Social enterprises generate revenue to solve social, humanitarian, and ecological problems. Their products are not a means to the end of profits, but rather profits are a means to the end of their production. This dynamic presents many of the same corporate governance issues facing other for-profit firms, including legal compliance. I contend, however, that traditional strategies for corporate compliance are incongruent to the social enterprise’s unique normative framework. Specifically, traditional compliance theory, with its prioritization of shareholder interests, stands at odds with the social enterprise’s mission-driven purpose. Attention to this distinction is essential for developing effective compliance and enforcement policies in the future. Indeed, arguably the greatest feature of the social enterprise is its potential to harness organizational characteristics that inspire the values and culture most closely linked with ethical behavior — without resort to more costly or intrusive measures.
The below is from an e-mail I received earlier this week about an impact investment legal symposium on October 2, 2014 from 8:30 a.m. to noon (eastern):
Bingham, in conjunction with the International Transactions Clinic of the University of Michigan Law School, Aspen Network of Development Entrepreneurs (ANDE) Legal Working Group and Impact Investing Legal Working Group, is proud to present a legal symposium on Building a Legal Community of Practice to Add Still More Value to Impact Investments.
The symposium will be held at Bingham McCutchen LLP's New York offices at 339 Park Avenue or you can attend virtually by registering here.
Thursday, September 25, 2014
Professor Dionysia Katelouzou of Kings College, London has written an interesting empirical article on hedge fund activisim. The abstract is below:
In recent years, activist hedge funds have spread from the United States to other countries in Europe and Asia, but not as a duplicate of the American practice. Rather, there is a considerable diversity in the incidence and the nature of activist hedge fund campaigns around the world. What remains unclear, however, is what dictates how commonplace and multifaceted hedge fund activism will be in a particular country.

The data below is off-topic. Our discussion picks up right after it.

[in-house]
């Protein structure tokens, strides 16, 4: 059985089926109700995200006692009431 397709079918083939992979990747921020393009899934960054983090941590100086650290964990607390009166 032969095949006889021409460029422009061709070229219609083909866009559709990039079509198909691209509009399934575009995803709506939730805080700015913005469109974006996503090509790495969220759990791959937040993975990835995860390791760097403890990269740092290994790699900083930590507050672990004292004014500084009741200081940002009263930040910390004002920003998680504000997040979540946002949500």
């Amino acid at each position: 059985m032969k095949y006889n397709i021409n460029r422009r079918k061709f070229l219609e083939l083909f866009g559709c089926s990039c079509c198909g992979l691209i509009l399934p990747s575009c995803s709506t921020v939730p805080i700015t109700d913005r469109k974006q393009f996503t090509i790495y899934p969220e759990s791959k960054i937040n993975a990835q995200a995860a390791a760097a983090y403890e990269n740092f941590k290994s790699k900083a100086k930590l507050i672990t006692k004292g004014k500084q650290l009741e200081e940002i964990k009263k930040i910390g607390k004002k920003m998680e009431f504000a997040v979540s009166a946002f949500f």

The Article addresses this issue by pioneering a new approach to understanding the underpinnings and the role of hedge fund activism, in which an activist hedge fund first selects a target company that presents high-value opportunities for engagement (entry stage), accumulates a nontrivial stake (trading stage), then determines and employs its activist strategy (disciplining stage), and finally exits (exit stage). The Article then identifies legal parameters for each activist stage and empirically examines why the incidence, objectives and strategies of activist hedge fund campaigns differ across countries. The analysis is based on 432 activist hedge fund campaigns during the period of 2000-2010 across 25 countries.
The findings suggest that the extent to which legal parameters matter depends on the stage that hedge fund activism has reached. Mandatory disclosure and rights bestowed on shareholders by corporate law are found to dictate how commonplace hedge fund activism will be in a particular country (entry stage). Moreover, the examination of the activist ownership stakes reveals that ownership disclosure rules have important ramifications for the trading stage of an activist campaign. At the disciplining stage, however, there is little support that the activist objectives and the employed strategies are a reflection of the shareholder protection regime of the country in which the target company is located.
September 25, 2014 in Business Associations, Corporate Finance, Corporate Governance, Corporations, Current Affairs, Financial Markets, Marcia Narine, Merger & Acquisitions, Securities Regulation | Permalink | Comments (0)